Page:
[Ads-l] WSJ article: An Identity Crisis for Self-Driving - autopilot, meatmobile

ADSGarson O'Toole adsgarsonotoole at GMAIL.COM
Sun Aug 28 18:38:22 UTC 2016

Ben recently wrote about the controversial Tesla "autopilot" feature,
and speculated about future retronyms.

Article: An Identity Crisis for Self-Driving
Article subtitle: The self-driving car industry is going through some
terminological growing pains. A look at what Tesla and Google want.
Author: Ben Zimmer
Date: August 26, 2016
(This above link will probably be blocked. Use an alternative access strategy.)

[Begin excerpt]
What retronym will do the job? "Maybe a human-driven car will have to
be called a 'manual,'" Ms. La France writes. But I’m partial to a
suggestion from her fellow Atlantic staff writer Ed Yong:
"meatmobile," reminiscent of "meatspace," a retronym coined in the
mid-1990s to describe the physical world (contrasting with
"cyberspace"). Until self-driving technology is truly road-ready,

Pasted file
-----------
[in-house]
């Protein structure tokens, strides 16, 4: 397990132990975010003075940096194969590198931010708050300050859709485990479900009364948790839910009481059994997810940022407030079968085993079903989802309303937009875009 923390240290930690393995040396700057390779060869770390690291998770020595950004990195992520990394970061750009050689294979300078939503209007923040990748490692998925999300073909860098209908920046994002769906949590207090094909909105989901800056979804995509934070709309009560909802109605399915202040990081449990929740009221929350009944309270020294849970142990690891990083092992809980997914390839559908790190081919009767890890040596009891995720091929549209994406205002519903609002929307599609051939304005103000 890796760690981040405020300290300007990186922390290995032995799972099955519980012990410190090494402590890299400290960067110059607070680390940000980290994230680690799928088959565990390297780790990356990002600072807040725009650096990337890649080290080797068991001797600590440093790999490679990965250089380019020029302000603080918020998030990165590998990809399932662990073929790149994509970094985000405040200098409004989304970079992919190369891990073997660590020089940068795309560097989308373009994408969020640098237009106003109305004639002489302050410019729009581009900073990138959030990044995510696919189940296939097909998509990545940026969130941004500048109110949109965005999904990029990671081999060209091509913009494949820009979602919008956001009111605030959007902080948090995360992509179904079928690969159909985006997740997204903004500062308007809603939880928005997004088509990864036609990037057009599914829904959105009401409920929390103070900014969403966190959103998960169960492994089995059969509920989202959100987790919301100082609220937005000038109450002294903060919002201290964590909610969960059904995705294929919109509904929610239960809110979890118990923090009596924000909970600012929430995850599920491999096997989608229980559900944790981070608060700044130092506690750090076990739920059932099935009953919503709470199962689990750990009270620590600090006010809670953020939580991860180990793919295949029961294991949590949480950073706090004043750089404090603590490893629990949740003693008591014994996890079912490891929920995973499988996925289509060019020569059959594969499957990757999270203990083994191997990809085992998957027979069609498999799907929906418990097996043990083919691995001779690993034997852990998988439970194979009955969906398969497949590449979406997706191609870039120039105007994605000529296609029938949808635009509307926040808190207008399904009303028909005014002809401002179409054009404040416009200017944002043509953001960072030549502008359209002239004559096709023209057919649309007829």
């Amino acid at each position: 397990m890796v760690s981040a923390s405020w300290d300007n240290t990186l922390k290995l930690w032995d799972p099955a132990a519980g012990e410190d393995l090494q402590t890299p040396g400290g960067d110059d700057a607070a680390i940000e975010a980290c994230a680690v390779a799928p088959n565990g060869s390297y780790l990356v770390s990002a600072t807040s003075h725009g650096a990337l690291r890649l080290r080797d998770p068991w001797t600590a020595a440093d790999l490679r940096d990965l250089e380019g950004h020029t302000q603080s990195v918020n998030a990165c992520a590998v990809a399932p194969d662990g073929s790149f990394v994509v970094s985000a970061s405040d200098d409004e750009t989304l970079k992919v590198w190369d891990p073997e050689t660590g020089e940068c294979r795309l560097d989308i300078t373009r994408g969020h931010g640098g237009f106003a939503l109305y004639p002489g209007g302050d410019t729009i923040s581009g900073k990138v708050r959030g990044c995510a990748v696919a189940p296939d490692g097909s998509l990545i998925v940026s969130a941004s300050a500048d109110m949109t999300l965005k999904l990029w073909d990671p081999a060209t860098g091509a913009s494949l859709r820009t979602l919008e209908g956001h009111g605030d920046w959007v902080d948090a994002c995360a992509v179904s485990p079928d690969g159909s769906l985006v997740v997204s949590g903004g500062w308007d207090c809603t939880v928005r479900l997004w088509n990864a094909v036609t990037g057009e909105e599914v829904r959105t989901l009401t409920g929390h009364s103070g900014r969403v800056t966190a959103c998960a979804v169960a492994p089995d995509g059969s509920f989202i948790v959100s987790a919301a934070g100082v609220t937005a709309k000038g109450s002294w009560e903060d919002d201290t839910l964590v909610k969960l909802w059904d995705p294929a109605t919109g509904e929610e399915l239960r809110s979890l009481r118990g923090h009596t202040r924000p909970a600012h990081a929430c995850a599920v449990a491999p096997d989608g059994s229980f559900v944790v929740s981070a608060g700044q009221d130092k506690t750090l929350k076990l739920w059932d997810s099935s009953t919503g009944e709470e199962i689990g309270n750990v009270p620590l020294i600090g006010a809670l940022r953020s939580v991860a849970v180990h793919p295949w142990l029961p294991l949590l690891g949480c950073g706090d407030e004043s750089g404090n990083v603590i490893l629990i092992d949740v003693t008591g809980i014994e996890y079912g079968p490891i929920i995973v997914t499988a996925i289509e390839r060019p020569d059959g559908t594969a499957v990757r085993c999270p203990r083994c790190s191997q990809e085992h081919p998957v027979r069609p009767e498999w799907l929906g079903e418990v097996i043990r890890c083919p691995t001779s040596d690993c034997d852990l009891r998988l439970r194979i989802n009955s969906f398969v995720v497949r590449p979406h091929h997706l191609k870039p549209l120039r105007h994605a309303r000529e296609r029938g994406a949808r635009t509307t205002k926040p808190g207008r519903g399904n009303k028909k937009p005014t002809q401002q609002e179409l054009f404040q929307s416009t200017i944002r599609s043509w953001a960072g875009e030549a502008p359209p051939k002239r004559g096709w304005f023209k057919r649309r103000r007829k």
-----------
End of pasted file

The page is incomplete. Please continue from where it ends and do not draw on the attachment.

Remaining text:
however, we’ll all be driving meatmobiles.
[End excerpt]

"Meatmobile" may be somewhat ambiguous in the future.

Here is an alternative interpretation. In the future a "meatmobile"
might refer to a vehicle containing and/or transferring meat, e.g.,
containing humans (or perhaps livestock/animals). Hence, automated and
non-automated vehicles containing humans/animals would be
"meatmobiles". This formulation might provide a useful distinction.
Future delivery vehicles containing only packages would not be
designated "meatmobiles". Accidents involving "meatmobiles" would be
viewed more seriously than accidents involving only "non-meatmobiles".

"Manual car" is plausible, I think, because the term "manual
transmission" has already achieved linguistic success.

The American Dialect Society - http://www.americandialect.org

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